“Voices of Americas – The Sound of the Radio Programs About Folk Music in Brazil and the USA under the Pan American policy (1936-1945)”–
Rafael Velloso, UFRGS/Brazil & University of Maryland
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“The Sound of Sludge: Groove, Materiality and Bodily Experience in Sludge Metal”–Jonathan Piper, Independent Scholar
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8:30-10:00
Urban Soundscapes
“I Can’t Live Without My Radio”: The Sony Walkman & the Stereo Boombox in the Urban Soundscape of the 1980s”–Mathew Robert Swiatlowski, University of North Carolina at Chapel Hill
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“Sounding Hot Springs: Music and Branding in America’s Spa City”–Robert Fry, Vanderbilt University
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“Hip Hop Flows (through Detroit): Women’s “Legendary” Work Mapping Marginalization and Sustainability in Urban Sonic Spaces”–Rebekah Farrugia, Oakland University, Kellie Hay, Oakland University
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10:15-11:45
“Mediating ‘Natural’ Sounds Going Deep: The Hydrophone and the History of Underwater Recording”–Craig Eley, Penn State University
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“Early Digital Waves: Irv Teibel’s Environments and the Psychologically Ultimate Seashore”–Mack Hagood, Miami University
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“Sigur Rós and the Soundtrack to Selling Planet Earth”–Matt DelCiampo, Florida State University
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10:45
“Port sounds: Jazz(-scapes) in 1930s and 1940s Shanghai,” Yvonne Liao, King’s College London
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1:45-3:45
Ecologies of Place
“Music, Dance, Theater, Water:  Environmental Justice and Ananya Dance Theatre,” Allison Adrian, St. Catherine University
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“Stone and Ice: Resonant metaphors of Jón Leifs ecological music in Iceland’s soundscape,” Leslie C. Gay Jr., University of Tennessee
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“Sounds of Recovery and Protest in Appalachian Ohio,” Brian Harnetty, Ohio University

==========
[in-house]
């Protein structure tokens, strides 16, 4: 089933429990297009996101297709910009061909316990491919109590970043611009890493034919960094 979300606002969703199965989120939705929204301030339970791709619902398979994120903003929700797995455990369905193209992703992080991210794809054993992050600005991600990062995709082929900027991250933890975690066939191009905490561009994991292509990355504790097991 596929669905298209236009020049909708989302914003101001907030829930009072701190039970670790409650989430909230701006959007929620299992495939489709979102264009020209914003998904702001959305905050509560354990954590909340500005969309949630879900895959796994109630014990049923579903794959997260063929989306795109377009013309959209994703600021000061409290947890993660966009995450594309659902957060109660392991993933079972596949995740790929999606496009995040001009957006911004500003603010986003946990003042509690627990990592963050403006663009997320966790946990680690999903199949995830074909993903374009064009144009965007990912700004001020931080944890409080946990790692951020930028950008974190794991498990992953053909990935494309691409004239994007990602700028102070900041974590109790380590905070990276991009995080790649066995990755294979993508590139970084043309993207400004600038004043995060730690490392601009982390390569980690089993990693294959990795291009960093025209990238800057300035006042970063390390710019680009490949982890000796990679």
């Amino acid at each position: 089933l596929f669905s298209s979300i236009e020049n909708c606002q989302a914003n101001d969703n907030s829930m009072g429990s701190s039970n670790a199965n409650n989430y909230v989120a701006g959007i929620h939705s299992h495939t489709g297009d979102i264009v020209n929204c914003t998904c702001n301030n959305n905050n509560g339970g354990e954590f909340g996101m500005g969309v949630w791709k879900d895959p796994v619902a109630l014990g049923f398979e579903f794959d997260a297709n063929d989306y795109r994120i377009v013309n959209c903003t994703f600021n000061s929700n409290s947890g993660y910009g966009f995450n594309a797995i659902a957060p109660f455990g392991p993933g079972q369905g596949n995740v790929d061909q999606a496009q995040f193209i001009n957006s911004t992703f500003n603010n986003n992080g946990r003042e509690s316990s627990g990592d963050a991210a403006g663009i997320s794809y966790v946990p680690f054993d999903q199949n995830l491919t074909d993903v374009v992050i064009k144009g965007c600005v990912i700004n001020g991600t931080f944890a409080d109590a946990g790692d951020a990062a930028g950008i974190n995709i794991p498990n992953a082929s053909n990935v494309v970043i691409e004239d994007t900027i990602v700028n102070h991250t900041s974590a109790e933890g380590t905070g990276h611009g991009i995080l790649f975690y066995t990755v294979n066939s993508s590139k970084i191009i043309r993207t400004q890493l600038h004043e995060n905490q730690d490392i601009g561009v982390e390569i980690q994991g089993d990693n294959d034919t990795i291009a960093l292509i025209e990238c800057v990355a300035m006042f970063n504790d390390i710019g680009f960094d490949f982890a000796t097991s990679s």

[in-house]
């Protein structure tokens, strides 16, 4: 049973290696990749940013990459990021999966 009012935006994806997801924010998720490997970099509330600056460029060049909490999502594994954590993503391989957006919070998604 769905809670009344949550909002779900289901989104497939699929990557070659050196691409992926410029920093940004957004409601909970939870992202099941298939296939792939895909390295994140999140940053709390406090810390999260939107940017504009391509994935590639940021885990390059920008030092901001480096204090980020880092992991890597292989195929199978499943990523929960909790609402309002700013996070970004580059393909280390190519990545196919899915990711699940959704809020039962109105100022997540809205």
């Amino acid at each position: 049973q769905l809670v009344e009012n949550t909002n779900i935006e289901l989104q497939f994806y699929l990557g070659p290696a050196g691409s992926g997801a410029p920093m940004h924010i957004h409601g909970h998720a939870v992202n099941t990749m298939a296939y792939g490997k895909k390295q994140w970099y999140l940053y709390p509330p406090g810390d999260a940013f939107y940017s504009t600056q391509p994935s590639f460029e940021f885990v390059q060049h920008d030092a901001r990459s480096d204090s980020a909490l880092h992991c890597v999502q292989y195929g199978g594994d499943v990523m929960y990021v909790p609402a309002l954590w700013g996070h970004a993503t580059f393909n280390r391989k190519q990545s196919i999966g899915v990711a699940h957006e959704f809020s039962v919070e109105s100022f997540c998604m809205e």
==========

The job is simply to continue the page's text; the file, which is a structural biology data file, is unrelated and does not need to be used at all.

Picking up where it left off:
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“Mediated Ecomusicological Flows: The Nexus of Sonic Materiality and Ecotourism in the National Parks Project,” Kate Galloway, Memorial University of Newfoundland
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2:45
“Music, Mobility, and Streaming: A Multimedia Lecture by the Killer Apps, Iowa City’s Best All-Mobile-Phone Cover Band,”Kembrew McLeod, University of Iowa and Loren Glass, University of Iowa
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"Cheerleaders, UNC, 1989" by Flickr user North Carolina Digital Heritage Center, CC BY-NC-ND 2.0

“Cheerleaders, UNC, 1989” by Flickr user North Carolina Digital Heritage Center, CC BY-NC-ND 2.0

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Sunday, March 16

8:30
“Tracking Edible Phonography: Record Eating, Collecting, and Musical Taste,” Shawn VanCour, NYU and Kyle Barnett, Bellarmine University
8:30-10
“Anointing Sounds: Holy Ghost Reservoirs in an Age of Mass Media (Roundtable),”  James Bielo, Miami University, Anderson Blanton, University of North Carolina at Chapel Hill, and Rory Johnson, Miami University
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11:45
“Voices Above His Head: James Baldwin as Listener and Ethnographer,” Matthew Somoroff, Duke University
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Chapel Hill's finest, WUNC, image by Flickr user Keith Weston

Chapel Hill’s finest, WUNC, image by Flickr user Keith Weston

The Sounds of Selling Out?: Tom Zé, Coca-Cola, and the Soundtrack to FIFA Brazil 2014